In the mountains of Western North Carolina, you’ll find tiny Brasstown. In Brasstown, you’ll find Clay’s Corner, the local convenience store and gas station. For 25 years, Clay’s Corner owner Clay Logan has welcomed the new year with a family-friendly bash that includes music, fireworks, and the spectacle of watching a possum (encased in a tinsel-draped clear plastic box) being lowered to the ground. In 2003, the New York Times sent a reporter to observe the festivities:
At midnight, as he lets a rope slip between his fingers, lowering a possum in a plexiglass cage from the roof of his gas station, Mr. Logan will call out, as he has every New Year’s Eve since 1990, “5, 4, 3, 2, 1!”
And then, as the crowd starts going bananas, “The possum has landed!” The possum is alive, of course, and will be released at the end of the night unharmed, if a little shaken.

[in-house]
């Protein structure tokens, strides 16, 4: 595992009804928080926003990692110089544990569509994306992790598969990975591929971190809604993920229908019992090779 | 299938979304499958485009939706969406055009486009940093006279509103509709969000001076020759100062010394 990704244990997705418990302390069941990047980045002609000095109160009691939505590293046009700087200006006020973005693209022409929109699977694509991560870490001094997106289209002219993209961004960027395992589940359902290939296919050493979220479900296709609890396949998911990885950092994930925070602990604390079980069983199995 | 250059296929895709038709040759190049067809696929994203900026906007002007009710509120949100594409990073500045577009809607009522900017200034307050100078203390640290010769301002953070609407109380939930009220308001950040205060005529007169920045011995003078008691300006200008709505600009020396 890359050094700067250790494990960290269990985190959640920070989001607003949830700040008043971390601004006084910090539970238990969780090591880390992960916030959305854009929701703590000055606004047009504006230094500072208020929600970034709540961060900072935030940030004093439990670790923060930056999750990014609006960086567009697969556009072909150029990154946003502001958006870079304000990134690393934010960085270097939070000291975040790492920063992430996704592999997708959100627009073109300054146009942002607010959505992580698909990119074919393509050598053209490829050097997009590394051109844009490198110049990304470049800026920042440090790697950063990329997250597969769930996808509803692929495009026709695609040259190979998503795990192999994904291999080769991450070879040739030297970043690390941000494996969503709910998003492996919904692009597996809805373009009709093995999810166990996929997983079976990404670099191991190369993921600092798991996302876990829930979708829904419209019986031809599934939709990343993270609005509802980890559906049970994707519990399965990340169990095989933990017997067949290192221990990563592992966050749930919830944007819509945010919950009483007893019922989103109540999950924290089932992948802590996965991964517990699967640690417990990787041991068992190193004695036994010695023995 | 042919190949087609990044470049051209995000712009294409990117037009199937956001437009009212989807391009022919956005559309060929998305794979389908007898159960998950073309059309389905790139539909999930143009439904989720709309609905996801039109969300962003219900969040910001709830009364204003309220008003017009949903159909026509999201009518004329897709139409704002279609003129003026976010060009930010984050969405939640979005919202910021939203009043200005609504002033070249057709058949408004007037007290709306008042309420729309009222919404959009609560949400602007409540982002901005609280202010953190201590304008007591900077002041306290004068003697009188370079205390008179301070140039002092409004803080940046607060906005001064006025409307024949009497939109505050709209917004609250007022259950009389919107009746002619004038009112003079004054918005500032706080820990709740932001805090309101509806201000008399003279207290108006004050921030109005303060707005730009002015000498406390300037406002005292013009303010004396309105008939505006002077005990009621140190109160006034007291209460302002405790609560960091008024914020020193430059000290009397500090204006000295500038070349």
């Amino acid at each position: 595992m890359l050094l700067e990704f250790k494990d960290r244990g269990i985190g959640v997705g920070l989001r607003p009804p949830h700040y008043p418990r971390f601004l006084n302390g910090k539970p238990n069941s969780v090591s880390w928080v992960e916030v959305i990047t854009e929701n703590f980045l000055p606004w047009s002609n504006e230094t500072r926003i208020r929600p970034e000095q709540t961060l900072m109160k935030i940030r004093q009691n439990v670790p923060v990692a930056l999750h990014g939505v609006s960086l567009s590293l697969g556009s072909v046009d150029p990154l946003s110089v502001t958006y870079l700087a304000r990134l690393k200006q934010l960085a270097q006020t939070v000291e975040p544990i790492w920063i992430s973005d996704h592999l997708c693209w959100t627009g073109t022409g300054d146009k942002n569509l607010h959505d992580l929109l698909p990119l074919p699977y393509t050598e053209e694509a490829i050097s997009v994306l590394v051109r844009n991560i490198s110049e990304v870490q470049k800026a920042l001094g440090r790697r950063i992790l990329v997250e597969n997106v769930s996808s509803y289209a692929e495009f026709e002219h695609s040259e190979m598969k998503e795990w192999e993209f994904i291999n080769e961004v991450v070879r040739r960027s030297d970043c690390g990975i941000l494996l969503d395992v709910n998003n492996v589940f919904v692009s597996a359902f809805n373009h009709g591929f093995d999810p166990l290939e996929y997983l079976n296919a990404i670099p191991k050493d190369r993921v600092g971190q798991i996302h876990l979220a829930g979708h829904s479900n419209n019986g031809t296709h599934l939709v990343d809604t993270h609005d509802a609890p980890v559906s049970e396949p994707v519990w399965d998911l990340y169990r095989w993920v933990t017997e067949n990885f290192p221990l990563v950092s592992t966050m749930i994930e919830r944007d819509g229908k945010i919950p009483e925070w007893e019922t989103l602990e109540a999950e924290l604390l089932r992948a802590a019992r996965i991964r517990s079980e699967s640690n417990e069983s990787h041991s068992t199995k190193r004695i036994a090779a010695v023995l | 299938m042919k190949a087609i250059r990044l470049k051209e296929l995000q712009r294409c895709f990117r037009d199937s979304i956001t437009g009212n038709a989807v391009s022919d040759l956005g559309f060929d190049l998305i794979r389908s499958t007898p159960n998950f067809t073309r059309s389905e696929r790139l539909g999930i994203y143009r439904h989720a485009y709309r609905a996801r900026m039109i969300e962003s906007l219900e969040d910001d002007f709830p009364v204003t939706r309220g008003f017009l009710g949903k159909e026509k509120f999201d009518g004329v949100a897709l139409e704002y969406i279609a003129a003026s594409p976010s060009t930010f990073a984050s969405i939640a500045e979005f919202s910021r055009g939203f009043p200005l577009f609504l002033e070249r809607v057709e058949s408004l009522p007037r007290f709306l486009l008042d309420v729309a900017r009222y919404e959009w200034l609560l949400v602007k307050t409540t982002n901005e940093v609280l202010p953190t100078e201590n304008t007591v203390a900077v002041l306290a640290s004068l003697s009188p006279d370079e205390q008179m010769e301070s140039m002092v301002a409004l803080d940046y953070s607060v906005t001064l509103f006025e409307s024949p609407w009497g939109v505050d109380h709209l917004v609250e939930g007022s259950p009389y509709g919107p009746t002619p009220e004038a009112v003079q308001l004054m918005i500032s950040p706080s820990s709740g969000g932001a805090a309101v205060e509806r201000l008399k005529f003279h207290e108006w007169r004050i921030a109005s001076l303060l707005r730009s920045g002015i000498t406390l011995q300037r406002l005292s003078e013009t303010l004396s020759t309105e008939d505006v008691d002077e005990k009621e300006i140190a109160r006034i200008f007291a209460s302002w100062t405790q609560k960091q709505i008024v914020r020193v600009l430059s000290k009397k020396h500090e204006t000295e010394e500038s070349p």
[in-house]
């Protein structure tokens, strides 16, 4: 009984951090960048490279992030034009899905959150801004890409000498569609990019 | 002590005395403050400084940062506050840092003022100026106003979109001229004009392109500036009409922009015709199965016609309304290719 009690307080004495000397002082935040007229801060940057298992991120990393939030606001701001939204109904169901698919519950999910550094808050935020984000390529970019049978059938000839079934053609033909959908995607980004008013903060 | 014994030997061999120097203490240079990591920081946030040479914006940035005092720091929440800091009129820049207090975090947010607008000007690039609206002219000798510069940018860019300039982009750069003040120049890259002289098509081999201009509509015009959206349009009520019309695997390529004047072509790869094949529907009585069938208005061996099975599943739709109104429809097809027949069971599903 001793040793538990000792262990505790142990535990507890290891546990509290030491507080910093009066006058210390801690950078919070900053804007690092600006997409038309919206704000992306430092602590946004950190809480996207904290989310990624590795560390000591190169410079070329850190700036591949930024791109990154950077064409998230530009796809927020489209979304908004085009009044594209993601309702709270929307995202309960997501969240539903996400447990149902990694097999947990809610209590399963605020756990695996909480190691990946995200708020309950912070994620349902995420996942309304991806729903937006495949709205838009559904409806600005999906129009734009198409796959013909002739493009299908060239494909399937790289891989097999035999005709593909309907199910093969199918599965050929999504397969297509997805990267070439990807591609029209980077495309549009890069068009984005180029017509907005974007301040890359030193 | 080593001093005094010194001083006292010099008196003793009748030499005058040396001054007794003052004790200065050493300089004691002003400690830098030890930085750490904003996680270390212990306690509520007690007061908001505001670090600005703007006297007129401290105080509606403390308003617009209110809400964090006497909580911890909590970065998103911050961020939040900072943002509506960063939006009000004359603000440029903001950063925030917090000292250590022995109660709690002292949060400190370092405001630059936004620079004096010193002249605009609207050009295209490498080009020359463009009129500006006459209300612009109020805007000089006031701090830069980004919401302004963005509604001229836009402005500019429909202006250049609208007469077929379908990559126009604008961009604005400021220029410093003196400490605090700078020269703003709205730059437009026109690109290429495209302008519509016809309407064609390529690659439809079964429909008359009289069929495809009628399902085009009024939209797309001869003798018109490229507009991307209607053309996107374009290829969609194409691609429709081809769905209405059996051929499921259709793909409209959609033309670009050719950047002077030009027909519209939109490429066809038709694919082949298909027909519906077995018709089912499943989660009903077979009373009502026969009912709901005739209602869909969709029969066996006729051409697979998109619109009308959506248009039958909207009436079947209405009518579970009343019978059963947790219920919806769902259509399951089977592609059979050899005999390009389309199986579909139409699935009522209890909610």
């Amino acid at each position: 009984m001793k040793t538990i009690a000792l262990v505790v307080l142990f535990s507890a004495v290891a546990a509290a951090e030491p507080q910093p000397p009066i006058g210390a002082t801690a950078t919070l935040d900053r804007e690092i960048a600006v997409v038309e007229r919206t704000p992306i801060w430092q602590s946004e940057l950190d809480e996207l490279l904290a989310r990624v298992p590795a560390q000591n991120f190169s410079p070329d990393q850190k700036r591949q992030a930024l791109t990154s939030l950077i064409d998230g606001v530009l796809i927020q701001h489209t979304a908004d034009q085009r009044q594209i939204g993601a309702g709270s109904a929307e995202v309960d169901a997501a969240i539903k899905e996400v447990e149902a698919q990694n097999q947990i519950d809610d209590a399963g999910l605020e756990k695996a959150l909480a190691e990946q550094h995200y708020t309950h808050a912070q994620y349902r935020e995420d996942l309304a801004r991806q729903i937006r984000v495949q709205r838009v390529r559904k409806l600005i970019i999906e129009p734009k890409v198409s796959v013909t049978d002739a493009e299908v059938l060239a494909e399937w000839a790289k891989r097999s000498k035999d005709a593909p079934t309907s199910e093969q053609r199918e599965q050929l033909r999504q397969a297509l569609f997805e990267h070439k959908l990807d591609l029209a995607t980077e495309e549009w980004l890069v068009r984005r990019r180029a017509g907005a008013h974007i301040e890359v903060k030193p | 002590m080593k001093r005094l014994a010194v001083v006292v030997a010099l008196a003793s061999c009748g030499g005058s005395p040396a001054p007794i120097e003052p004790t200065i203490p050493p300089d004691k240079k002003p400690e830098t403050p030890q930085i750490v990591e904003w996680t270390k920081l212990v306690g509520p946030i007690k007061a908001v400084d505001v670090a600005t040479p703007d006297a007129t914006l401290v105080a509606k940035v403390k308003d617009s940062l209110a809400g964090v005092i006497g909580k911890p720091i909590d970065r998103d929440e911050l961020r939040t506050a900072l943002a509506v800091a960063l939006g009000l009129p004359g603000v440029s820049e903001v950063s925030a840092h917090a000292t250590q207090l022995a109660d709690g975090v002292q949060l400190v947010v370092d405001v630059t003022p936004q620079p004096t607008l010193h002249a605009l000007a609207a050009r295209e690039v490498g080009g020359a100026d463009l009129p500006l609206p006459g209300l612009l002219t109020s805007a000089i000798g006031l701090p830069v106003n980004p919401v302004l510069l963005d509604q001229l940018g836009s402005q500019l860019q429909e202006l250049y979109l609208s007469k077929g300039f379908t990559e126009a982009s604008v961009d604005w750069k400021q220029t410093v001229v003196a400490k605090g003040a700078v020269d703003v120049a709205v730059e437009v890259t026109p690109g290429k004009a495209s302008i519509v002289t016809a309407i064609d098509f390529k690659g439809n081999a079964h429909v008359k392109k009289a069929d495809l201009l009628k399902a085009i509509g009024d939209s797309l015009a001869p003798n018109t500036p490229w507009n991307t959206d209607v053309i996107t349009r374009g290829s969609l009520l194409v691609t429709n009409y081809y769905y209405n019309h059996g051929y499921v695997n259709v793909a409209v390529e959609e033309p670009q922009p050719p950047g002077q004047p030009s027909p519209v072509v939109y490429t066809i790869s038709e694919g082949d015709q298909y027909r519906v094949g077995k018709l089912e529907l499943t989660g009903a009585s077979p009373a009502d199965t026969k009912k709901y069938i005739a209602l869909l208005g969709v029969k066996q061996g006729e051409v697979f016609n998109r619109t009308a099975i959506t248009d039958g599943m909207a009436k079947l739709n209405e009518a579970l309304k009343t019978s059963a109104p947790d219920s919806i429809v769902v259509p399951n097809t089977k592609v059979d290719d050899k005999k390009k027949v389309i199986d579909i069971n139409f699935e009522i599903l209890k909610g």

The show is more than just the spectacle of suspending in the air a fuzzy-headed, pink-pawed animal that looks as if someone stuck it together with spare parts. There are fireworks, the firing of muskets, country food like peach cobbler and bear stew and the Miss Possum contest, a cross-dressing affair in which bearded truck drivers wear eye shadow and strut across the stage with hands like oven mitts swinging at the sides of bursting lace dresses.
Though it’s meant to be all in fun, the “Opossum Drop” has sparked plenty of controversy. After the Times article was published, the heightened profile of the tongue-in-cheek gathering attracted the interest of PETA and other animal right’s groups; last year, a PETA injunction meant a stand-in had to take the place of a live opossum. Candidates included “a road-kill opossum or perhaps a pot of opossum stew.”
But this year, a real live marsupial has been cleared for take-off, thanks to a ruling earlier this month in the event’s favor, reported by the Asheville, NC-area Citizen-Times: